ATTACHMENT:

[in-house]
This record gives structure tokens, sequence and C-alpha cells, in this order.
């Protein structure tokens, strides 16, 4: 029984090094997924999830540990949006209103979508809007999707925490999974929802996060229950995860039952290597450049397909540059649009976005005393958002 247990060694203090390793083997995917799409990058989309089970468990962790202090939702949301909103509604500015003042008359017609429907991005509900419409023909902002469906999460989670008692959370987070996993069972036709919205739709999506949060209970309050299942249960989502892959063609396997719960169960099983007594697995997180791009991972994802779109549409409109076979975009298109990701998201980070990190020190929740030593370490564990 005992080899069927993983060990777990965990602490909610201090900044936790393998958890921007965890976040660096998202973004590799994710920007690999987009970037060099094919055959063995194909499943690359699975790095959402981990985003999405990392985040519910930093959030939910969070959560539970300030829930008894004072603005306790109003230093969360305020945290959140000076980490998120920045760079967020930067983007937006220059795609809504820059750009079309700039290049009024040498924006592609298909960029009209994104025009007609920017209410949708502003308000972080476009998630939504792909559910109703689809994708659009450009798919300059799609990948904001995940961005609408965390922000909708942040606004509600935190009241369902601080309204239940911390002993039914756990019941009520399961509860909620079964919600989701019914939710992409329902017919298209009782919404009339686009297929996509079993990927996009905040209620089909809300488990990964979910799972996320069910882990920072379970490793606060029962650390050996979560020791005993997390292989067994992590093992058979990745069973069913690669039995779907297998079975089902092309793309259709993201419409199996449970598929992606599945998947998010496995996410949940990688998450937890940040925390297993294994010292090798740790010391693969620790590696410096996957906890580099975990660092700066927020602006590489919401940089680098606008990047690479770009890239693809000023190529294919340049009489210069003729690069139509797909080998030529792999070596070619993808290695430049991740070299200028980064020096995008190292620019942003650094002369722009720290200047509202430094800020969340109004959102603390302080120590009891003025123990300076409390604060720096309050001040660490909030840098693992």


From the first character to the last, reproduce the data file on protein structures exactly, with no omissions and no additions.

[in-house]
This record gives structure tokens, sequence and C-alpha cells, in this order.
């Protein structure tokens, strides 16, 4: 029984090094997924999830540990949006209103979508809007999707925490999974929802996060229950995860039952290597450049397909540059649009976005005393958002 247990060694203090390793083997995917799409990058989309089970468990962790202090939702949301909103509604500015003042008359017609429907991005509900419409023909902002469906999460989670008692959370987070996993069972036709919205739709999506949060209970309050299942249960989502892959063609396997719960169960099983007594697995997180791009991972994802779109549409409109076979975009298109990701998201980070990190020190929740030593370490564990 005992080899069927993983060990777990965990602490909610201090900044936790393998958890921007965890976040660096998202973004590799994710920007690999987009970037060099094919055959063995194909499943690359699975790095959402981990985003999405990392985040519910930093959030939910969070959560539970300030829930008894004072603005306790109003230093969360305020945290959140000076980490998120920045760079967020930067983007937006220059795609809504820059750009079309700039290049009024040498924006592609298909960029009209994104025009007609920017209410949708502003308000972080476009998630939504792909559910109703689809994708659009450009798919300059799609990948904001995940961005609408965390922000909708942040606004509600935190009241369902601080309204239940911390002993039914756990019941009520399961509860909620079964919600989701019914939710992409329902017919298209009782919404009339686009297929996509079993990927996009905040209620089909809300488990990964979910799972996320069910882990920072379970490793606060029962650390050996979560020791005993997390292989067994992590093992058979990745069973069913690669039995779907297998079975089902092309793309259709993201419409199996449970598929992606599945998947998010496995996410949940990688998450937890940040925390297993294994010292090798740790010391693969620790590696410096996957906890580099975990660092700066927020602006590489919401940089680098606008990047690479770009890239693809000023190529294919340049009489210069003729690069139509797909080998030529792999070596070619993808290695430049991740070299200028980064020096995008190292620019942003650094002369722009720290200047509202430094800020969340109004959102603390302080120590009891003025123990300076409390604060720096309050001040660490909030840098693992």